Fed Chair Yellen Case Study

1818 Words 7 Pages
Fed Chair Yellen Begins Fight to Save Her Legacy
During 2016, I have emphasised how difficult it would be for the Fed to wean the US economy off near zero percent interest rates. This is partly due to the globalisation of financial markets and that overseas economies are in no shape whatsoever to withstand higher interest rates. Meanwhile, in recent weeks, it has become increasingly evident that Fed Chair Yellen is keen to avoid her legacy being judged as a disappointment via her inability to raise the federal funds rate. She has duly taken note of the failures of other central banks to raise their policy rates away from zero. As recently as last December, Fed Chair Yellen was confident the federal funds rate could be raised without causing
…show more content…
Meanwhile, financial markets have breathed a huge of relief that Fed policy has seemingly embraced a more dovish posture. The truth is, however, that rate hikes are still possible, but the FOMC is now less inclined to blindly ignore financial market signals. The performance of the real economy does, however, have the higher policy weight. The persistence of uncertainty about the future path of normalisation hinges critically on the FOMC’s assessment of the neutral level for the federal funds rate. Fed Chair Yellen has always argued that, as the economic expansion continues, the neutral policy rate should rise. This has indeed happened, but not at the pace envisaged by the FOMC. This may be explained by the continuation of sluggish economic conditions outside of the US. With respect to the US economy, the flattening of the yield curve since last August’s financial market volatility indicates expectations of easier monetary policy. In order to avoid raising downside economic risks, the Fed consequently needs to ensure that financial conditions do not tighten. The best way to guarantee this outcome is, therefore, to heed to these expectations. This highlights the asymmetric nature of policy risks facing the FOMC. If the economy does slip back into recession, then the current level of the …show more content…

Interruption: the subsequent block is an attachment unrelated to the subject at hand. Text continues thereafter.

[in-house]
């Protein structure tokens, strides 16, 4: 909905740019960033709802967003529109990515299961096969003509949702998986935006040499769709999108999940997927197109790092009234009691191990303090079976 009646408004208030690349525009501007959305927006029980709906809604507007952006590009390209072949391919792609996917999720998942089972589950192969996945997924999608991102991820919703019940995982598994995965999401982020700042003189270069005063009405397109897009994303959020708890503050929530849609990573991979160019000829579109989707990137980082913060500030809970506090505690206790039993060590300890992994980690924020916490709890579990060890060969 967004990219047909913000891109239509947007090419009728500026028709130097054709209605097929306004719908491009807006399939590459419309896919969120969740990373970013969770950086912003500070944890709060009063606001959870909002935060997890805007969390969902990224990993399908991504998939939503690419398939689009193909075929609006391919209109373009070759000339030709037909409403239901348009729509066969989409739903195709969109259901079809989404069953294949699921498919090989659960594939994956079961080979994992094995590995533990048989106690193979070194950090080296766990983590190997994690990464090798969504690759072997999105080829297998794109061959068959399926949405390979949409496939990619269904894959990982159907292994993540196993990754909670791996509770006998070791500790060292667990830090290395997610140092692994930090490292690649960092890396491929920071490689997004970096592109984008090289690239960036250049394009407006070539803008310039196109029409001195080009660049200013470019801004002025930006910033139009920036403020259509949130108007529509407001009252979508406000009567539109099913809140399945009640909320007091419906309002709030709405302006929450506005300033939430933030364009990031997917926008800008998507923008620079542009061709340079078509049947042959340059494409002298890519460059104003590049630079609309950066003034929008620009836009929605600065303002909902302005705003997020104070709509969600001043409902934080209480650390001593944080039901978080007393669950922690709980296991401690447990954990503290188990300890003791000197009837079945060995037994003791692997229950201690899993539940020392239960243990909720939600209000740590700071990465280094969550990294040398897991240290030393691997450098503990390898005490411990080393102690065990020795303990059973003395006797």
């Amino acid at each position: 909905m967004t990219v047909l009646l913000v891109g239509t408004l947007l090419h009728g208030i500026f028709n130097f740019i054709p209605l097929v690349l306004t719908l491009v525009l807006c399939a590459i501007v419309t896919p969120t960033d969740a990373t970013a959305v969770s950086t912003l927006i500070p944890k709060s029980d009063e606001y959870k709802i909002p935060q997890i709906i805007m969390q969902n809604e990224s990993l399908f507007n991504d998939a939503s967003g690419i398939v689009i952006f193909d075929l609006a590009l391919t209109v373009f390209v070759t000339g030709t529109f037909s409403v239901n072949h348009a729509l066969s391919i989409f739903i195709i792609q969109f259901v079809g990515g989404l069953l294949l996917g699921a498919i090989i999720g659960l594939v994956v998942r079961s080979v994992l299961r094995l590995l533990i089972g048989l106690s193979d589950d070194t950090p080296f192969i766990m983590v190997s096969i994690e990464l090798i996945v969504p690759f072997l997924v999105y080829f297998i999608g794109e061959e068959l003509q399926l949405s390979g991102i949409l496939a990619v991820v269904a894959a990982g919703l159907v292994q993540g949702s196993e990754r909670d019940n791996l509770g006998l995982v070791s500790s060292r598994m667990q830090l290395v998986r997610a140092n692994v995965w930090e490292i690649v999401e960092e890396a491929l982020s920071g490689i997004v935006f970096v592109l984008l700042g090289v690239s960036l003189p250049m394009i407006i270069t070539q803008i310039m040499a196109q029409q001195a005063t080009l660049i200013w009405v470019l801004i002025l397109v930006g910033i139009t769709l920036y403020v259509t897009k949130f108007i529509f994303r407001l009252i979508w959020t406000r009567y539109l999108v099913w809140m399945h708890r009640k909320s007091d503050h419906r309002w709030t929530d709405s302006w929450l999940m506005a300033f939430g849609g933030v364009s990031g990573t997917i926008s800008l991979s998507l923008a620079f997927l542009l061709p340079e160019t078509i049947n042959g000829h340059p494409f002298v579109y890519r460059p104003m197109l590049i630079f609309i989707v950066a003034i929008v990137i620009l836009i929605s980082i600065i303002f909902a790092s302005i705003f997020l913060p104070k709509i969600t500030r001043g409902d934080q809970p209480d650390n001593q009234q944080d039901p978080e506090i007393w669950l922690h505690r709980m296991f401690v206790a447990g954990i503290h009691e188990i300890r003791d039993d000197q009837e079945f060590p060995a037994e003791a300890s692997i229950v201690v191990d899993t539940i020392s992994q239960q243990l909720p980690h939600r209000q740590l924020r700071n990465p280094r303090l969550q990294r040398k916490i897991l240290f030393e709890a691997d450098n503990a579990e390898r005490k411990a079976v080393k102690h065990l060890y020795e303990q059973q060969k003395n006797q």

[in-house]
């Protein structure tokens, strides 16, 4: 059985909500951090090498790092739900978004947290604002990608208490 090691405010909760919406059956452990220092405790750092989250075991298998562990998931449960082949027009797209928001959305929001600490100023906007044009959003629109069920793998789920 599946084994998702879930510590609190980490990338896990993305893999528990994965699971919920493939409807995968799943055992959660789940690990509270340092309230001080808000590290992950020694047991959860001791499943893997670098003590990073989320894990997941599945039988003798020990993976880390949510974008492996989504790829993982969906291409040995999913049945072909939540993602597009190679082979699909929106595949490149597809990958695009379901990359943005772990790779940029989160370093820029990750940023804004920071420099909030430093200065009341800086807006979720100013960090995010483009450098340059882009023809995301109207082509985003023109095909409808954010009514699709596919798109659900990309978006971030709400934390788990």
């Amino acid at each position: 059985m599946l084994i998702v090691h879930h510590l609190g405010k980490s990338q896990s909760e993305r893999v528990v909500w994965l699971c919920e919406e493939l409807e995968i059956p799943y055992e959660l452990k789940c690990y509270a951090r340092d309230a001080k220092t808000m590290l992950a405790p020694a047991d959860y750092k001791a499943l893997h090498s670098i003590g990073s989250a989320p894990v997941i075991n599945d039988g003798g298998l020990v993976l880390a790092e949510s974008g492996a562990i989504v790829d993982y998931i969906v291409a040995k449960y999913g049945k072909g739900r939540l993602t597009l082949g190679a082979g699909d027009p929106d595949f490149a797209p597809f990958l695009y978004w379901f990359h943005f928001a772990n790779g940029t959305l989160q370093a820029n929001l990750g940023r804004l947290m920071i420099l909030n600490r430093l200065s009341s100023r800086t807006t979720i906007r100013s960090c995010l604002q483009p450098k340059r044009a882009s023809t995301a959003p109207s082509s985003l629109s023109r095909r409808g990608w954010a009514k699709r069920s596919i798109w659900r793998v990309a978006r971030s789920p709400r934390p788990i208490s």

Meanwhile, economists at the International Monetary Fund (IMF) have recently attempted to explain this puzzle. Their conclusion was that the decline in prices had lowered inflationary expectations and the lack of scope that central banks currently had to lower policy rates meant that real interest rates had increased, thereby stifling aggregate demand, output and employment. This appears to be a compelling proposition: the decline in financial market measures of inflationary expectations has coincided with a period of sharply falling oil prices. The trouble is that the positive correlation does NOT necessarily imply causality. The FOMC has never really placed excessive faith in financial market measures of inflationary expectations, hence why they also pay attention to survey-based measures. Meanwhile, many other factors need to be considered, notably the exchange rate in determining inflationary expectations. Appreciating currencies will import deflation and export growth. This is what the Great Currency War is all about. Countries do not want to be presiding over strengthening currencies. Falling oil prices have recently become synonymous with a rising dollar exchange rate. The +20% appreciation in the trade-weighted dollar exchange rate since July 2014 is also culpable of driving inflationary

Related Documents